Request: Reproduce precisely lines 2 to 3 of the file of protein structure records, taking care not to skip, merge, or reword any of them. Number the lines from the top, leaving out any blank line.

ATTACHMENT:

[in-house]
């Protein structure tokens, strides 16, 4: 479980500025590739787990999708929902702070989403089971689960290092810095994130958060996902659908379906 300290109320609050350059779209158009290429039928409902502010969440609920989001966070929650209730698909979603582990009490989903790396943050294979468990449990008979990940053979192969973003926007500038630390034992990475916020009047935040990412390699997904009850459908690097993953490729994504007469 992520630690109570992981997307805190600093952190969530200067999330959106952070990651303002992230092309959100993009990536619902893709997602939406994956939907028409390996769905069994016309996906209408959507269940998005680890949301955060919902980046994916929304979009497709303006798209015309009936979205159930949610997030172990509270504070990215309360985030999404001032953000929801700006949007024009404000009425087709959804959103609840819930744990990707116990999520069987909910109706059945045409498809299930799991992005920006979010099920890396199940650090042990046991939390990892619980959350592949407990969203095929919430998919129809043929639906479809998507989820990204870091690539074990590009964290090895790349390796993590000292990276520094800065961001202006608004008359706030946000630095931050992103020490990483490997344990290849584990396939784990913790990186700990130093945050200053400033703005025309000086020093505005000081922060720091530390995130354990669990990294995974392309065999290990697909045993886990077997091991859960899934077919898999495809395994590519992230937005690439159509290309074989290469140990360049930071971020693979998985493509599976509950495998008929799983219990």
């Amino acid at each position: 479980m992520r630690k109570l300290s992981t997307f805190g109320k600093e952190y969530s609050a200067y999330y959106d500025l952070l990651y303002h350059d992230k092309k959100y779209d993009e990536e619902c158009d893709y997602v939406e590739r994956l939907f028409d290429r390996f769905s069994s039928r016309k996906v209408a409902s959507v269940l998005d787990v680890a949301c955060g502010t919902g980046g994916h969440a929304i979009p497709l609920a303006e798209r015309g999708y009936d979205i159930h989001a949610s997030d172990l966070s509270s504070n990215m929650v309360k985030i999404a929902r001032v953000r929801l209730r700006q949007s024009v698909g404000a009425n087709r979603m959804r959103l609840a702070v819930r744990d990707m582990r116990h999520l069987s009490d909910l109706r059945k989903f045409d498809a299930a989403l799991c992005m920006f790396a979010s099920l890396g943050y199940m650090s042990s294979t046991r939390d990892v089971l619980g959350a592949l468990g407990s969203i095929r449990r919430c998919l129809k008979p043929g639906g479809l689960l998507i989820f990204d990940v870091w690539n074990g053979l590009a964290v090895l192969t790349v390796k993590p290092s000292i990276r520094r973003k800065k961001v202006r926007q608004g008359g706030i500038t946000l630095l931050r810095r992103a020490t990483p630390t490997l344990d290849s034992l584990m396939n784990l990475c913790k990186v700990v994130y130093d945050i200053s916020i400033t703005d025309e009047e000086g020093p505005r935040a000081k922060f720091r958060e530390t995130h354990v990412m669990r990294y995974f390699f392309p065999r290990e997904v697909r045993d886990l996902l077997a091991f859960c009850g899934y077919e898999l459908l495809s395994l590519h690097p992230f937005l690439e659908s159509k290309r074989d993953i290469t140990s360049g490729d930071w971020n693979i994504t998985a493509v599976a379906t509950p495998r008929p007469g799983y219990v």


């Protein structure tokens, strides 16, 4: 479980500025590739787990999708929902702070989403089971689960290092810095994130958060996902659908379906 300290109320609050350059779209158009290429039928409902502010969440609920989001966070929650209730698909979603582990009490989903790396943050294979468990449990008979990940053979192969973003926007500038630390034992990475916020009047935040990412390699997904009850459908690097993953490729994504007469 992520630690109570992981997307805190600093952190969530200067999330959106952070990651303002992230092309959100993009990536619902893709997602939406994956939907028409390996769905069994016309996906209408959507269940998005680890949301955060919902980046994916929304979009497709303006798209015309009936979205159930949610997030172990509270504070990215309360985030999404001032953000929801700006949007024009404000009425087709959804959103609840819930744990990707116990999520069987909910109706059945045409498809299930799991992005920006979010099920890396199940650090042990046991939390990892619980959350592949407990969203095929919430998919129809043929639906479809998507989820990204870091690539074990590009964290090895790349390796993590000292990276520094800065961001202006608004008359706030946000630095931050992103020490990483490997344990290849584990396939784990913790990186700990130093945050200053400033703005025309000086020093505005000081922060720091530390995130354990669990990294995974392309065999290990697909045993886990077997091991859960899934077919898999495809395994590519992230937005690439159509290309074989290469140990360049930071971020693979998985493509599976509950495998008929799983219990």
């Amino acid at each position: 479980m992520r630690k109570l300290s992981t997307f805190g109320k600093e952190y969530s609050a200067y999330y959106d500025l952070l990651y303002h350059d992230k092309k959100y779209d993009e990536e619902c158009d893709y997602v939406e590739r994956l939907f028409d290429r390996f769905s069994s039928r016309k996906v209408a409902s959507v269940l998005d787990v680890a949301c955060g502010t919902g980046g994916h969440a929304i979009p497709l609920a303006e798209r015309g999708y009936d979205i159930h989001a949610s997030d172990l966070s509270s504070n990215m929650v309360k985030i999404a929902r001032v953000r929801l209730r700006q949007s024009v698909g404000a009425n087709r979603m959804r959103l609840a702070v819930r744990d990707m582990r116990h999520l069987s009490d909910l109706r059945k989903f045409d498809a299930a989403l799991c992005m920006f790396a979010s099920l890396g943050y199940m650090s042990s294979t046991r939390d990892v089971l619980g959350a592949l468990g407990s969203i095929r449990r919430c998919l129809k008979p043929g639906g479809l689960l998507i989820f990204d990940v870091w690539n074990g053979l590009a964290v090895l192969t790349v390796k993590p290092s000292i990276r520094r973003k800065k961001v202006r926007q608004g008359g706030i500038t946000l630095l931050r810095r992103a020490t990483p630390t490997l344990d290849s034992l584990m396939n784990l990475c913790k990186v700990v994130y130093d945050i200053s916020i400033t703005d025309e009047e000086g020093p505005r935040a000081k922060f720091r958060e530390t995130h354990v990412m669990r990294y995974f390699f392309p065999r290990e997904v697909r045993d886990l996902l077997a091991f859960c009850g899934y077919e898999l459908l495809s395994l590519h690097p992230f937005l690439e659908s159509k290309r074989d993953i290469t140990s360049g490729d930071w971020n693979i994504t998985a493509v599976a379906t509950p495998r008929p007469g799983y219990v």